Sunday, 28 February 2010

Mrs Wolfe's Sovereign Remedy

Given recent questions about the efficacy of homeopathic treatments, I thought this might be of interest. And of course the Winter Olympics are being, oh so interestingly (OK, I admit late-night curling is hypnotic), played out in Canada, which gives this added topicality. Bonus historical note: Captain Vancouver, founder of Vancouver, is buried in the graveyard of St Peter's Church, Petersham, in Surrey.

The USA is the Root of All Evil (as usual)

A clipping from The Guardian, May 25, 1957, which I came across among my mother's papers. Plus ca change, eh?

I Am Not A Robot by Marina & the Diamonds

My son took me to see her at Bush Hall last week. A star.

And here is my 250 word review. You can tell I'm smitten, can't you?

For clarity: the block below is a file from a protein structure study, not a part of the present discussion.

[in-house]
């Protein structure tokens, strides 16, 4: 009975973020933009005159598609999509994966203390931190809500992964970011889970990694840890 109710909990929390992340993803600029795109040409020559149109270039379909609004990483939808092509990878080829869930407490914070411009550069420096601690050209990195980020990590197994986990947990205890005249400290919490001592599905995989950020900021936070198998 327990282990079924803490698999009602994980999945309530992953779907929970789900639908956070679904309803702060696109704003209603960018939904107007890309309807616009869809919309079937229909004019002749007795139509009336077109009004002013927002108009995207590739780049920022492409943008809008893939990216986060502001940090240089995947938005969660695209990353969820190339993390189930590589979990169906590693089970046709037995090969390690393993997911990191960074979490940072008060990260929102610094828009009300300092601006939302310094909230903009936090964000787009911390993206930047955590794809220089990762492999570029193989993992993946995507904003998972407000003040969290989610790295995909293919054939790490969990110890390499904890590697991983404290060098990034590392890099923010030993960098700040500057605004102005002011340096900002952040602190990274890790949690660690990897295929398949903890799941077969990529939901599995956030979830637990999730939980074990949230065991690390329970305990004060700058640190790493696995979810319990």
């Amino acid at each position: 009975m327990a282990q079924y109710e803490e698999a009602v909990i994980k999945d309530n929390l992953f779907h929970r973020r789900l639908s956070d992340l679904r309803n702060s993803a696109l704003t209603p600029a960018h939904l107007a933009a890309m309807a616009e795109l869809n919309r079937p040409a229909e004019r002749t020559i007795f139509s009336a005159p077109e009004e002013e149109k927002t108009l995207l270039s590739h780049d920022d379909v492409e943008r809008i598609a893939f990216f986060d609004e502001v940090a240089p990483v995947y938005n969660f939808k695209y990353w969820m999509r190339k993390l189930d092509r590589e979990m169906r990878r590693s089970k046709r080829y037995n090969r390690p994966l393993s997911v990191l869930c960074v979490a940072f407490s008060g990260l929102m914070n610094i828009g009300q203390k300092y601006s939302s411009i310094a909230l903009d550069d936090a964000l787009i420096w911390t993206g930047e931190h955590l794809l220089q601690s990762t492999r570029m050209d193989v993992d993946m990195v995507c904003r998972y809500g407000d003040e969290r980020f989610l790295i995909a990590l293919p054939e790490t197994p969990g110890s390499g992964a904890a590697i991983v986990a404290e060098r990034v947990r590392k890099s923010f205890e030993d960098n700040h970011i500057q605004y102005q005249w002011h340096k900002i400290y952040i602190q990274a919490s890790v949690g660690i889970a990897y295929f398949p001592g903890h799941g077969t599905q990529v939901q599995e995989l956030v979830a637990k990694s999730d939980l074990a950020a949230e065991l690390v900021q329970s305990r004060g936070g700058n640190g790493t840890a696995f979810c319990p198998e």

Marina & the Diamonds
Bush Hall, 23 February 2010

It is unlikely that Marina & the Diamonds will play a venue better suited to her particular qualities. The chandeliers of Bush Hall are put to shame by the twinkle of Marina’s frock and the swinging across the octaves of her baroque vocals. At the same time there is a quaint conservatism to the music. The rhythm section is diamond hard, with a young Simon Cowell lookalike beaming on bass (high up in the mix), and a drummer gurning and grinning his way through the 45 minute set. The keyboards swish opulent upon this no-nonsense ground, and Marina does whatever she likes on top of it all. Her vocal lines swoop and play, as her arms describe delightful shapes around her. Marina is, beyond all other things – singer or writer – a performer. In the rather wonderful (and Sparks-like) ‘Oh No’ all her dramatic proclivities are displayed. ‘Numb’, which she sings alone at the keyboard, demonstrates how wholly she can hold an audience. At the end of the song she sneezes twice. The poor girl has a frightful cold. How the hell, then, does she get all those notes out? She’s a trooper, that’s how. Marina & the Diamonds give us the intimacy of cabaret, the good humour of music hall and the thump of rock and roll. Above all she gives us a bona fide star of the future - a Shakira, a Catherine Zeta? Actually, her name’s Marina.